Prominent debt rating agency S&P Global has made the surprising decision to cease its practice of providing numerical ESG scores to corporate borrowers.
Since 2021, S&P has been rating companies on a scale of one to five, based on their exposure to ESG risks. As an illustration, Visa was scored a two for both environmental and social criteria, and a three for governance. On the other hand, Ohio-based utility company FirstEnergy, which faced corruption charges, was given a second-lowest score of four for governance.
However, in a recent move, S&P announced that it would shift to solely textual analysis for ESG considerations, arguing that detailed narrative paragraphs in credit reports offer clearer transparency on material ESG factors. This decision sets S&P apart from its competitor, Moody’s, which continues to use a numerical system.
“We have determined that the dedicated analytical narrative paragraphs in our credit rating reports are most effective at providing detail and transparency on ESG credit factors material to our rating analysis,” the agency said in a statement.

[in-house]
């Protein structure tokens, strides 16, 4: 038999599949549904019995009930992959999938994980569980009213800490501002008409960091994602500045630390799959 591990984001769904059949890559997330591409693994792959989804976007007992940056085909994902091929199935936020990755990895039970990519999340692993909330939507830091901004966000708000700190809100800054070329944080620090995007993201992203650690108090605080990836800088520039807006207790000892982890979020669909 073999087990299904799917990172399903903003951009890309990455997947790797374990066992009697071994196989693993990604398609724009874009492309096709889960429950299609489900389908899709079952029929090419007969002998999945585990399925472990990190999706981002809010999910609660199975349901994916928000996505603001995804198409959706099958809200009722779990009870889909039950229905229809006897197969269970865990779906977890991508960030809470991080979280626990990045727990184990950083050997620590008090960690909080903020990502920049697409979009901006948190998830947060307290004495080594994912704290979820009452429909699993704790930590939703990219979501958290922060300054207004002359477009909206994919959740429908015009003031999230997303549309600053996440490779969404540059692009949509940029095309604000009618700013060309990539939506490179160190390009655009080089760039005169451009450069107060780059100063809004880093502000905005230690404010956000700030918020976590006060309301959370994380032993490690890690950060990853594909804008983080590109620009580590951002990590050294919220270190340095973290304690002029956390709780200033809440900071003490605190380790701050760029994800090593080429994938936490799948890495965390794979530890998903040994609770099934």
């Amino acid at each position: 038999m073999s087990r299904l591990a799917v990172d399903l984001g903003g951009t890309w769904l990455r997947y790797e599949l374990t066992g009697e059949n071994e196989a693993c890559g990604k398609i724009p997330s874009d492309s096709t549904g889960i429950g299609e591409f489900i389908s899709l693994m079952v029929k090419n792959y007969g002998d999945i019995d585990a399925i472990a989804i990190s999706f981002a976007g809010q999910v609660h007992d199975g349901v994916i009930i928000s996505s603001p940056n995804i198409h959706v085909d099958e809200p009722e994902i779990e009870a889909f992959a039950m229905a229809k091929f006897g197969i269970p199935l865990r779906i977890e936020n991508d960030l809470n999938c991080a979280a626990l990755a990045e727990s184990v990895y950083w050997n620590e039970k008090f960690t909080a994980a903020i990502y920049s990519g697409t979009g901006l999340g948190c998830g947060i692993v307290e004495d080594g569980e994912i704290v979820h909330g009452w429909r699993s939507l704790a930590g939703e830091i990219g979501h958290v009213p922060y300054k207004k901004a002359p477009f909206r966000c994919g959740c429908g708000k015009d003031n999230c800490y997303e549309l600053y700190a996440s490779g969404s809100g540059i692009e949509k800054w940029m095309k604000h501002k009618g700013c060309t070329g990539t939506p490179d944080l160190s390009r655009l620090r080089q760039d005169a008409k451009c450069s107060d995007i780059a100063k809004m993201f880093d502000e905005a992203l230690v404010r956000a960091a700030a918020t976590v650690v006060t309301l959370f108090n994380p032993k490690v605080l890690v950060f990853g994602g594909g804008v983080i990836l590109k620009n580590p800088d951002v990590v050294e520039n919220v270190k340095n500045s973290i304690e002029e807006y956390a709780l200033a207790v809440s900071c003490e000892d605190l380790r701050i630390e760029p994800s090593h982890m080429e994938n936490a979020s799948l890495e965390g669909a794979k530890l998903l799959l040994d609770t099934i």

Interestingly, this move follows close on the heels of Republican criticism of Wall Street’s ESG adoption, with conservative state attorney-generals even launching a probe into S&P’s ESG scoring system last year.
University of Michigan business school professor Tom Lyon views this as S&P— which wields considerable power by influencing a company’s borrowing costs— succumbing to Republican pressures. He also highlighted genuine issues with ESG ratings, noting their inconsistency and lack of reliability. “They are not that reliable and they disagree,” he added, as cited by the Financial Times.
Information for this story was found via S&P Global and the sources mentioned within the article. The author has no securities or affiliations related to the organizations discussed. Not a recommendation to buy or sell. Always do additional research and consult a professional before purchasing a security. The author holds no licenses.